David Marx

Salute The Word


Salute The Word
By Professor M.R. Ali
Matador – £9.99

Salute the Word isn’t at all – from a literary perspective at least – what it purports to be. And with such a quasi-powerful, all encompassing title, I was at least expecting to be somewhat touched, if not moved.

But when a poem comes replete with such an appalling, cumbersome title as ‘The Cucumber Epic’ – I absolutely kid thee not – then all (wrongly assumed) foregone assumptions are to be belittled beyond belief.

Were there to have been even the slightest hint of alliteration such as that of the last three words (belittled beyond belief), then this book might have been marginally acceptable. As is, its so tempestuously frustrating, and dare I say it, inadvertently jocular, I wasn’t sure whether to take it to the limit, take it on the chin or (remotely) take it seriously.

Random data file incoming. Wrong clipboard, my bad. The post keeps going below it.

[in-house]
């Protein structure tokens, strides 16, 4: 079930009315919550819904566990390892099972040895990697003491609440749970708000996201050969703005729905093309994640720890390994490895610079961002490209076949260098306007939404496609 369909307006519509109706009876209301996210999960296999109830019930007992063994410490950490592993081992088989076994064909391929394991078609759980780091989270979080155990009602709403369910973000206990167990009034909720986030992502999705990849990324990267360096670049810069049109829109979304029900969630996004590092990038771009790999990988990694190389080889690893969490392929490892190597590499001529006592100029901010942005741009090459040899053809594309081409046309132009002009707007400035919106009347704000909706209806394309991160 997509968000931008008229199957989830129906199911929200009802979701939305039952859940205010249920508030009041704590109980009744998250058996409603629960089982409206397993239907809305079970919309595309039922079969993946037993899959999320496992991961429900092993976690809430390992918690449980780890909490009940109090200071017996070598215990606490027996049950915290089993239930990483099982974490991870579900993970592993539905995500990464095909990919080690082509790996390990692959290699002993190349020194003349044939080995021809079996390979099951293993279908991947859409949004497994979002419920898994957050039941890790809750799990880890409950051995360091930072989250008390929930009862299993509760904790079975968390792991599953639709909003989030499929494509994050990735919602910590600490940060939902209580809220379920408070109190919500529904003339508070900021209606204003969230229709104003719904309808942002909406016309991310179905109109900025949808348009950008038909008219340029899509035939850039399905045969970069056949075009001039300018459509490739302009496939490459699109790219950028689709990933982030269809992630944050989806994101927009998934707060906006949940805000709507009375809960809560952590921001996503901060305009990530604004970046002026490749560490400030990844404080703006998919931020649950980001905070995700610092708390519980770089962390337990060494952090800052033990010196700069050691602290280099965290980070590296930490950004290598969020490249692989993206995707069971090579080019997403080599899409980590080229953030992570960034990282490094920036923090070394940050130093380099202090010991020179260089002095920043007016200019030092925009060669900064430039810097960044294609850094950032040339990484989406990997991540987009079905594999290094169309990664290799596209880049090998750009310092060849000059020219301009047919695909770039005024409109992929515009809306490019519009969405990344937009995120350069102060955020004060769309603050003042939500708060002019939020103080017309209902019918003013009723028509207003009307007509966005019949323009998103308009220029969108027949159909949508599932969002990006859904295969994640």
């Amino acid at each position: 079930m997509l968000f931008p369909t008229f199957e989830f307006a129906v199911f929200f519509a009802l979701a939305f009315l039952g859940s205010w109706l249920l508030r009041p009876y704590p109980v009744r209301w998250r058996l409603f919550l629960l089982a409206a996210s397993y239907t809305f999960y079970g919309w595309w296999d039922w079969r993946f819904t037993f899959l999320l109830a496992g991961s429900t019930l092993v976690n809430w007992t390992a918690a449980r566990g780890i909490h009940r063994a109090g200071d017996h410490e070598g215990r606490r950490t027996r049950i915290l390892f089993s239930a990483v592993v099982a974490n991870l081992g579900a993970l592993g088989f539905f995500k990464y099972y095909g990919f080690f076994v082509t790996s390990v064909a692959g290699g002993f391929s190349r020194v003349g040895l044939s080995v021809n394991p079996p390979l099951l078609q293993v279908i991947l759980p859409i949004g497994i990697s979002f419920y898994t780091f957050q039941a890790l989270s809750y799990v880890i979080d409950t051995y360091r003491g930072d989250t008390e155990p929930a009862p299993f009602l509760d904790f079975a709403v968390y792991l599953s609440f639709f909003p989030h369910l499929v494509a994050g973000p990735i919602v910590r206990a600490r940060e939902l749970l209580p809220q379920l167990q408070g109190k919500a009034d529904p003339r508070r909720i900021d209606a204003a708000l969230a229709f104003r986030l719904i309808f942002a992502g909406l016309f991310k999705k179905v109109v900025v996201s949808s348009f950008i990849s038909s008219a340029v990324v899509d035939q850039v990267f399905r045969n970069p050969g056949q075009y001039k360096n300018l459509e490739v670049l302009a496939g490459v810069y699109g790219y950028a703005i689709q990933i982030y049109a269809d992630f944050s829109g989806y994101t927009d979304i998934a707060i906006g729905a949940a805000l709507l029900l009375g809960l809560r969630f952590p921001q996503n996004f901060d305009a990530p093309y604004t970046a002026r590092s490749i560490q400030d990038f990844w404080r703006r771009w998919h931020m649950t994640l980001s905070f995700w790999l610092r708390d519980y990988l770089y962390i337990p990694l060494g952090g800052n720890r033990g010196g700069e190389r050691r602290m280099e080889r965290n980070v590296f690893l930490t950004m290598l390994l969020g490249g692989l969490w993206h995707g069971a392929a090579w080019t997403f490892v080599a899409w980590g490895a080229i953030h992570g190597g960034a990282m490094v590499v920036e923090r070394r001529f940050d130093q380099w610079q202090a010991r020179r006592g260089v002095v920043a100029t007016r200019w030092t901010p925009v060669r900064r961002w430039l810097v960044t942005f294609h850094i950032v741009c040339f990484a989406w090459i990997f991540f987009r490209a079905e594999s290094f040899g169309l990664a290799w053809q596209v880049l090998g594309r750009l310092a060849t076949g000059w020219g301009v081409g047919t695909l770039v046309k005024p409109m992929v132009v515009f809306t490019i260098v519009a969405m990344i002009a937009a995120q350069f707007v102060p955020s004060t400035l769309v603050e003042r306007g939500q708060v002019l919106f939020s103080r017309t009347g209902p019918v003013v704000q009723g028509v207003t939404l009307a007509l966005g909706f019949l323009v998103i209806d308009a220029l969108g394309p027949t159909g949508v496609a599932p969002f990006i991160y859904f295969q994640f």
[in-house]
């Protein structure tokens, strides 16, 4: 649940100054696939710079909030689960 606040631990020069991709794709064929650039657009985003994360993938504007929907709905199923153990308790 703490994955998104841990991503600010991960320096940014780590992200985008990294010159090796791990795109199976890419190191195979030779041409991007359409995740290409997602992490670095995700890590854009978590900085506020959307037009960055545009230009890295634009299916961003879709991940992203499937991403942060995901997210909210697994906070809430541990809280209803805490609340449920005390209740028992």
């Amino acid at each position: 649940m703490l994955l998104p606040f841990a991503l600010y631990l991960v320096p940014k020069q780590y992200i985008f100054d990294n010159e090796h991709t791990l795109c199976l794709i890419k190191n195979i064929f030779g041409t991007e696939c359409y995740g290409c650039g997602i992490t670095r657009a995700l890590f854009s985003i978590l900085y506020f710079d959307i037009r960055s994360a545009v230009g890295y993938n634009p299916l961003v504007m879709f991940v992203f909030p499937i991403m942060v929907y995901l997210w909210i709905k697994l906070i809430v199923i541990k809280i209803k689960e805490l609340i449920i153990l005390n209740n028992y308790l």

Might I add that this was acutely substantiated by the following:

That is why I preferred
To be called gherkin the pickle
So that I could tickle
The daughter of the fickle
And when I saw mother hen
Then I could giggle.
With acidity,
I gained respectability

Not that I’ve anything against cucumbers mind, but please…

To be fair, Professor M.R. Ali’s love of poetry began in Kerbala, Iraq, the place of his birth; so a lot of what he has written may well have been lost in translation. But surely not all of what he has written?

I’ve read and very much appreciated numerous works of international poetry, but this unfortunately, has to be one fo the weakest collections I’ve ever come across. Which just leaves me to say that Ali really isn’t doing himself any favours.

He ought to either find a far better translator, find something harrowing or tender or real to write about, or salute a lot more of his own imagination.

David Marx